Last week there was a downgrade of the debt rating of IL&FS and its subsidiaries by several notches. This is having a ripple impact on the mutual fund industry. As per a report by Bloomberg Quint:
IL&FS has Rs 2,500 crore worth of rated commercial paper, of which Rs 2,020 crore was outstanding as of July end, subscribed mainly by mutual funds and companies, according to CARE Ratings. Around 12 asset management companies have exposure to various papers issued by the IL&FS group, Bloomberg data showed.
Such an event should not be viewed in isolation. The mutual fund credit risk category has seen a phenomenal growth over the last 5 years. The total assets managed by these funds today is over one lakh crore. This is the size of some of larger banks in our country. Yet, till before this IL&FS event, we had been looking at negligible NPAs. IDFC mutual fund came out with a nice chart last year that visually showed this.
With such a large asset size and exposure to risky corporates, such a situation is unlikely to continue. What’s worrying is that the nature of a mutual fund makes events such as a default hit the investors portfolio directly. This is due the the nature of the fund almost as a pass through vehicle. At least in the case of banks there is some mandated capital buffers to absorb the risk. And, if investors start redeeming funds, there is additional pressure on the schemes due to liquidity constraints.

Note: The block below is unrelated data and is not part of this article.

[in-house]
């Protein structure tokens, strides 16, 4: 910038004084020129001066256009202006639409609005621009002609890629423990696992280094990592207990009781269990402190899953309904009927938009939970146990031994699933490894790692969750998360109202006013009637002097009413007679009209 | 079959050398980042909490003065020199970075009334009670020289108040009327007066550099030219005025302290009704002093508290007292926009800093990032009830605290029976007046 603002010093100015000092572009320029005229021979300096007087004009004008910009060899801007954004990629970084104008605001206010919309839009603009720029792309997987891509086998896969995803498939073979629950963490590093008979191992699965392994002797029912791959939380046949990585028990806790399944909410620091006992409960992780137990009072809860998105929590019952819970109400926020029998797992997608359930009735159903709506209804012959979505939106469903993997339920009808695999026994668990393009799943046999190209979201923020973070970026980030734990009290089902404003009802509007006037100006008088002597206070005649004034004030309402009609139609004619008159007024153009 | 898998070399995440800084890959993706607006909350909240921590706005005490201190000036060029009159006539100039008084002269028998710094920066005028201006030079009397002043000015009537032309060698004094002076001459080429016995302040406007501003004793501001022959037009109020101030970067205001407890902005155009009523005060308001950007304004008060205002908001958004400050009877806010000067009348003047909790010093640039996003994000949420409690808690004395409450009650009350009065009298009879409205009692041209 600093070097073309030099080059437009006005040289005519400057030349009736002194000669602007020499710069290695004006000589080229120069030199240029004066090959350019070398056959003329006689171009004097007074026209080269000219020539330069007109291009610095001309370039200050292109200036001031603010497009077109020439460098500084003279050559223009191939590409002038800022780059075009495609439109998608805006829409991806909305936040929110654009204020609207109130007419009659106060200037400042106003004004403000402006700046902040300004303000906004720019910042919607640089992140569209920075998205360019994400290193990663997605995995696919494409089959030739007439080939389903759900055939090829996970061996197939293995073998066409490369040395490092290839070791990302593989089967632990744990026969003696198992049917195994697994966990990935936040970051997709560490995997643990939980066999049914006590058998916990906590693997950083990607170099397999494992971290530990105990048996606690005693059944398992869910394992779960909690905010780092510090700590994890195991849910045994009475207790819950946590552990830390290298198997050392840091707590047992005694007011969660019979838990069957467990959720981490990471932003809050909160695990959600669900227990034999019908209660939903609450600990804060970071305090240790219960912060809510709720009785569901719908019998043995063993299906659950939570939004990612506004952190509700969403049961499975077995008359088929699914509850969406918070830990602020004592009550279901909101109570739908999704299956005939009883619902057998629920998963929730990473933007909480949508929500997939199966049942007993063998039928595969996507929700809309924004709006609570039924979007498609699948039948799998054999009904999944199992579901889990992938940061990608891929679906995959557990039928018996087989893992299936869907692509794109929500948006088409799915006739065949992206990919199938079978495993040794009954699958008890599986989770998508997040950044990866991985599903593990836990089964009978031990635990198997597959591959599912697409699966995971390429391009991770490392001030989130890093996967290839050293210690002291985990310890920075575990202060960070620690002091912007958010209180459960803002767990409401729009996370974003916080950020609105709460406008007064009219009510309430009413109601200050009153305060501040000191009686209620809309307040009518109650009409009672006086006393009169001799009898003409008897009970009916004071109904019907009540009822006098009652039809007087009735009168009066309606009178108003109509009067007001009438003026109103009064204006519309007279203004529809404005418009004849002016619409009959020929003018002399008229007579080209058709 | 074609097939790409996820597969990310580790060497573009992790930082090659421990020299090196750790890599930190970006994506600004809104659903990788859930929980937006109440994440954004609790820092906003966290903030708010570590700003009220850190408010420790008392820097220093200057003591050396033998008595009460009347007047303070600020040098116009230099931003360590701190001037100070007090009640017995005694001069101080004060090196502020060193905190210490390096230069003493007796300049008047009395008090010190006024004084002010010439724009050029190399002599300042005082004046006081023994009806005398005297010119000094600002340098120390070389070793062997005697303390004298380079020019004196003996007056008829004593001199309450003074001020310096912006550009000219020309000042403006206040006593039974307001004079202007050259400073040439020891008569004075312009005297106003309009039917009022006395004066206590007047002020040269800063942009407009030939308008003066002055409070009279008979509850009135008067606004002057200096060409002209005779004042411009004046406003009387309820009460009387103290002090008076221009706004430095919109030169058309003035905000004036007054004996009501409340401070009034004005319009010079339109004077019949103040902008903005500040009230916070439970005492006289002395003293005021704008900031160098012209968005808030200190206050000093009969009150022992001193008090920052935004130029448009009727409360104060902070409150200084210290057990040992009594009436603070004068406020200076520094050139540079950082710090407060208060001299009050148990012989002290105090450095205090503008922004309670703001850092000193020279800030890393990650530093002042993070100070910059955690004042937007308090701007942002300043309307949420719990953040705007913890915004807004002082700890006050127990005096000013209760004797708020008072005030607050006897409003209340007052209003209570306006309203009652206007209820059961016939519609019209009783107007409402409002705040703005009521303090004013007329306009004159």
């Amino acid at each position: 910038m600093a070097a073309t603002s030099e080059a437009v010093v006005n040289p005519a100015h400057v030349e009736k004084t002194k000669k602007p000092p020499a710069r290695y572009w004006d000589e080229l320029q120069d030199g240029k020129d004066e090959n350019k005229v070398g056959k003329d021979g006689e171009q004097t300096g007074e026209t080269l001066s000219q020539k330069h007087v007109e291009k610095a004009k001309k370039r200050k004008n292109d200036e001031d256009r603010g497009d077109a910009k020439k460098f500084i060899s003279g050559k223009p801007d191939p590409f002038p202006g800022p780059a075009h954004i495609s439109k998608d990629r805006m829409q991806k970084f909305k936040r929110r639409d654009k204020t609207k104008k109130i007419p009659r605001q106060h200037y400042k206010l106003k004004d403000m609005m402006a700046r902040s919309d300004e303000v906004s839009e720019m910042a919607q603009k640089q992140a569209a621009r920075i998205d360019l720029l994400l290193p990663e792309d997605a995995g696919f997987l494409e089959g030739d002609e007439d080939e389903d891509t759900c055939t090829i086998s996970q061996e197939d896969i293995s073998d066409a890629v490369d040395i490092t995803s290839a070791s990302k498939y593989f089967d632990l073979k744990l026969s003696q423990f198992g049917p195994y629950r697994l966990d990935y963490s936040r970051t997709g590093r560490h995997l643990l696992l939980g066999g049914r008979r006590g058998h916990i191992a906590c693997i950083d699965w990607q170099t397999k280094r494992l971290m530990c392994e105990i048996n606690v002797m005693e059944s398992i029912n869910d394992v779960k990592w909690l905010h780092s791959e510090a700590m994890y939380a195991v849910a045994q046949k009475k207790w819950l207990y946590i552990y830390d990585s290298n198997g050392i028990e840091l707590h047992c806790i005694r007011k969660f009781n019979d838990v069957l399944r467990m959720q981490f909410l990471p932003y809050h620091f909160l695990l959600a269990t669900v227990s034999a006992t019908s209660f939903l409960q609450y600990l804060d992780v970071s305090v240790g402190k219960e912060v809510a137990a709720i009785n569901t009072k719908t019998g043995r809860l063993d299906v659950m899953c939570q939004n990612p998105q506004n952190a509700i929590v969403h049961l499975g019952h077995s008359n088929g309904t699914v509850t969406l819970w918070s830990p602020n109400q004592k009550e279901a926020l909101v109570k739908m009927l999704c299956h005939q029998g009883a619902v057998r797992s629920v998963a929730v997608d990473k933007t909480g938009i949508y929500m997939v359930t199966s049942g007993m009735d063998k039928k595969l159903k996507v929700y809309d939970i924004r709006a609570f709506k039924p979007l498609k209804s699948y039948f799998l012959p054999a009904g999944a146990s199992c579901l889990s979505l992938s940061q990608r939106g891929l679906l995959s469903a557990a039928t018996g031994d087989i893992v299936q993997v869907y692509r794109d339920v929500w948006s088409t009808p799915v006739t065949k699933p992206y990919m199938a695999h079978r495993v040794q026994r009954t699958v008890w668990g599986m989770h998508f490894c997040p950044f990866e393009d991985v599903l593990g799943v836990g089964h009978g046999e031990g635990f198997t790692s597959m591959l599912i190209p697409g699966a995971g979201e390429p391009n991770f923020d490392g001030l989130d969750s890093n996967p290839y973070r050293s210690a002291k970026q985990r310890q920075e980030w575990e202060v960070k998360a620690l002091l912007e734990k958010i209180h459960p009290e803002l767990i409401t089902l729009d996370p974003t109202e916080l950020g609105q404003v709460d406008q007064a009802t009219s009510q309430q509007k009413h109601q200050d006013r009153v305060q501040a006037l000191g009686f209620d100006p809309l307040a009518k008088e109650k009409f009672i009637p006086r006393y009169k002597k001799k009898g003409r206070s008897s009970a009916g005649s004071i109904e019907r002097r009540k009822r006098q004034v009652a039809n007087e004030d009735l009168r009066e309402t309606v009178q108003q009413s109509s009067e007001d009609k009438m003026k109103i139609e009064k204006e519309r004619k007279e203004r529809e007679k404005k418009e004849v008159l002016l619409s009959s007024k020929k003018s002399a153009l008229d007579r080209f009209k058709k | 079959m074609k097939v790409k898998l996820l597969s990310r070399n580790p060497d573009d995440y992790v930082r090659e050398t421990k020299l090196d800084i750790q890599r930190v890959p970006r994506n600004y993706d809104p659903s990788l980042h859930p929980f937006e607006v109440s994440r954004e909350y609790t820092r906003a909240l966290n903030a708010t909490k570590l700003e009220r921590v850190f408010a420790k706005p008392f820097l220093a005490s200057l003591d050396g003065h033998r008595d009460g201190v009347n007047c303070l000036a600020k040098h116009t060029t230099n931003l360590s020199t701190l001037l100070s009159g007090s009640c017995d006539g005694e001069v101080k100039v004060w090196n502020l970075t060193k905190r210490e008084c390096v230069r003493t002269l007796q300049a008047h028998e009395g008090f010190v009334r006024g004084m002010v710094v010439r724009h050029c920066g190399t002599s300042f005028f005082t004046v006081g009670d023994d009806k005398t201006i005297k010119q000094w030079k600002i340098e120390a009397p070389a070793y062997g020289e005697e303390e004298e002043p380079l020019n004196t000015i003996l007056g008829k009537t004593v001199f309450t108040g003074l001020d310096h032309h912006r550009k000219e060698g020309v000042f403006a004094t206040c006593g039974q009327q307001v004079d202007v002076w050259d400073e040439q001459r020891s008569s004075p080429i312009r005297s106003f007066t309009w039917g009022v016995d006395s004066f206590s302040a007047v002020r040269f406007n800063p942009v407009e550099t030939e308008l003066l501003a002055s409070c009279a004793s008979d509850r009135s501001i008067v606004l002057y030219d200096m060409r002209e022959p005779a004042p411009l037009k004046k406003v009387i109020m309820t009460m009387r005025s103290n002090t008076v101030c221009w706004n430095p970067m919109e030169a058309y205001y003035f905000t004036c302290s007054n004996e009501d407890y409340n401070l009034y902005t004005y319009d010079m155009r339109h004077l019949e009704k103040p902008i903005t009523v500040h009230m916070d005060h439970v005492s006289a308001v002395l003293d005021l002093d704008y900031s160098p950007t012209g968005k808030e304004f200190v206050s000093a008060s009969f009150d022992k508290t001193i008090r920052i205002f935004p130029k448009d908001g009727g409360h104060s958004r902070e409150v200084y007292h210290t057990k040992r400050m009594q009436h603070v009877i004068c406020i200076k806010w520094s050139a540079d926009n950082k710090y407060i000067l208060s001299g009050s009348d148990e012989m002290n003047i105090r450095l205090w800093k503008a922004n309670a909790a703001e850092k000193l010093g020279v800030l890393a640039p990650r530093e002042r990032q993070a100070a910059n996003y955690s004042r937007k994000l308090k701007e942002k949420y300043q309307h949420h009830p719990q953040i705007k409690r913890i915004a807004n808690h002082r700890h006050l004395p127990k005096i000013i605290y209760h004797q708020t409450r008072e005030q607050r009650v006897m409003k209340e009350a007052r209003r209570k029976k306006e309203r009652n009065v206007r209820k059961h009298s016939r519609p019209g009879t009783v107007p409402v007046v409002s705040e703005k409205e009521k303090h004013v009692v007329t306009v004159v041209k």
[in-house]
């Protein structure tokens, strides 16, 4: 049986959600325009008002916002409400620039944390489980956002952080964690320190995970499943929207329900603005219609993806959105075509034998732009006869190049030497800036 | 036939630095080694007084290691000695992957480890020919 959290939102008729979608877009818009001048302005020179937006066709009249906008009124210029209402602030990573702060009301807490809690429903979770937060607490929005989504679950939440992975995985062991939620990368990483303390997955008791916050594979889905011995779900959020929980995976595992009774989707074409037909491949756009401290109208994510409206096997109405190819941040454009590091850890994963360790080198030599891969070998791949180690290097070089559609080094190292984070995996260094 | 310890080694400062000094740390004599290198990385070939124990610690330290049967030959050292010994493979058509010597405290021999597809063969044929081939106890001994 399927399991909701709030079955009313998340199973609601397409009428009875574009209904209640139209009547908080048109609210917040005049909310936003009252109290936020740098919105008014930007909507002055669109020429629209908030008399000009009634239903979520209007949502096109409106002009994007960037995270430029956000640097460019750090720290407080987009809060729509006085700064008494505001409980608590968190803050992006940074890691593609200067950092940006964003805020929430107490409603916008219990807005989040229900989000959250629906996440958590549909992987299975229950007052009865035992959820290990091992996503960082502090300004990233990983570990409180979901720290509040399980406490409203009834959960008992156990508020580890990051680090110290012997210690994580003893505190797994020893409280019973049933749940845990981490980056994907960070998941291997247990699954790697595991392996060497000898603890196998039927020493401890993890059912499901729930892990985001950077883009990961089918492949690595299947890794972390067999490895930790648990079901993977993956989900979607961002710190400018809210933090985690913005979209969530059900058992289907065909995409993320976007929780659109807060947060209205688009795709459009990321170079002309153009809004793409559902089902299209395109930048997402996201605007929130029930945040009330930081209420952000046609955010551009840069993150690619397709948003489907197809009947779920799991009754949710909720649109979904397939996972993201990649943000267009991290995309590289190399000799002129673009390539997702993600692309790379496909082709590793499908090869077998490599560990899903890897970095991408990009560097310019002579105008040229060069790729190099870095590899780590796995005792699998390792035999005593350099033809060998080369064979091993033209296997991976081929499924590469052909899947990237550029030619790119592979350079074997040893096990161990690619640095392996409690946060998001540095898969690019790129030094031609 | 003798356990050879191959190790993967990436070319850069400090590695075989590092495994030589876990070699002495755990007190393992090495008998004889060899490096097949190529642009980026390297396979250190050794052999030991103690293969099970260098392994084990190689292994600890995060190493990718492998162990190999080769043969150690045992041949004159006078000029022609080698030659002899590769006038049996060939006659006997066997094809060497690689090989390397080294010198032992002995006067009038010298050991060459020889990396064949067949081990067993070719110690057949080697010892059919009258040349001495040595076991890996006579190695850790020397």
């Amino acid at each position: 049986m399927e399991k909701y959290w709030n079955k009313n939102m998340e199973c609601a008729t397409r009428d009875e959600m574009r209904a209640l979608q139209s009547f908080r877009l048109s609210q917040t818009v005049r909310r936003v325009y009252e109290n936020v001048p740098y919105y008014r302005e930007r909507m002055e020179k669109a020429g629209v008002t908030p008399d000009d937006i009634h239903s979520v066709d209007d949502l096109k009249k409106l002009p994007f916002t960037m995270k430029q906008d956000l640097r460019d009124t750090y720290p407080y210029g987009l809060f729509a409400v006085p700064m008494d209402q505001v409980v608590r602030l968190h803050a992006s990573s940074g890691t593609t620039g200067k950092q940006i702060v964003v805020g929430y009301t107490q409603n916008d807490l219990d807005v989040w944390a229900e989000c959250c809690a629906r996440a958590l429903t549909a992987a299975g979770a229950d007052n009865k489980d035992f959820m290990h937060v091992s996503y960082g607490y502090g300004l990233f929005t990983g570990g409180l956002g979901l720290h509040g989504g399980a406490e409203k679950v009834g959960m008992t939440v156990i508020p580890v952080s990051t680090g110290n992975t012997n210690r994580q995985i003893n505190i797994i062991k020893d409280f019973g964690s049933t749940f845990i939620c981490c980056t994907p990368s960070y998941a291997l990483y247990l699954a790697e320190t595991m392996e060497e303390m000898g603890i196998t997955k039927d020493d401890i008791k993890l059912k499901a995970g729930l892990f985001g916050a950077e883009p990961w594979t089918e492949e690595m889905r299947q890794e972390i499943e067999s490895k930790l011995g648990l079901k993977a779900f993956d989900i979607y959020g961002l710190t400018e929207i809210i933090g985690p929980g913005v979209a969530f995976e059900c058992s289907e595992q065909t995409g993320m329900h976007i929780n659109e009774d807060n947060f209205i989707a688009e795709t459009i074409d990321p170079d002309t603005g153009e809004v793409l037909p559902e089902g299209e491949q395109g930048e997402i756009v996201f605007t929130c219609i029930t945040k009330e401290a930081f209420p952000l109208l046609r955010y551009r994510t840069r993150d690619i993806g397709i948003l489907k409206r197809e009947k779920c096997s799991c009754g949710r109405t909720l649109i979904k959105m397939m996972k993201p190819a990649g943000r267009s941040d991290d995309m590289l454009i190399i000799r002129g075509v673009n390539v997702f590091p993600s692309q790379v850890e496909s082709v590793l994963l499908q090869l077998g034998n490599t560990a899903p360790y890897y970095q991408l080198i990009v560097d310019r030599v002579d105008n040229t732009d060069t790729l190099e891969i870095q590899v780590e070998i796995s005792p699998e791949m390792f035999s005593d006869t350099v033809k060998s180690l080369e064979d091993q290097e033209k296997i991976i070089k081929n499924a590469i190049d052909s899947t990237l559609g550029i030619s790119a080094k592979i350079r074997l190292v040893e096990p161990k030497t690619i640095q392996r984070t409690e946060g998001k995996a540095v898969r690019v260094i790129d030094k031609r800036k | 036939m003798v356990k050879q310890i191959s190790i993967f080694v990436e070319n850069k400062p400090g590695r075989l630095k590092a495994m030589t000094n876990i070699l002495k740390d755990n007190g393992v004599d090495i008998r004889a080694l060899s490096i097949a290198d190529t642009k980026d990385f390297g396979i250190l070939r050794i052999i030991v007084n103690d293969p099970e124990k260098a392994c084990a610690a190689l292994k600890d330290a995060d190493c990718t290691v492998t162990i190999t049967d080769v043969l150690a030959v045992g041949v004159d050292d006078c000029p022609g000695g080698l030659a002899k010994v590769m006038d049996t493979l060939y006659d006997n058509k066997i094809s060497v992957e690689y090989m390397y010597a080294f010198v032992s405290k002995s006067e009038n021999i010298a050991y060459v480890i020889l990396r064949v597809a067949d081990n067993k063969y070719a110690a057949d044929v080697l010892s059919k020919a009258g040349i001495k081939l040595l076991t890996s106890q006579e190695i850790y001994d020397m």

And so these credit risk and medium duration funds seem to be facing a perfect storm with the macro environment providing strong headwinds:
It would be prudent then to reevaluate exposure to higher yield credit strategies and to instead look to higher AAA rated corporate and government papers.
Rishad is the founder of Kairos Capital. He started his career with Standard Chartered Wealth Management and has extensive experience in markets, particularly in terms of mutual funds and stocks.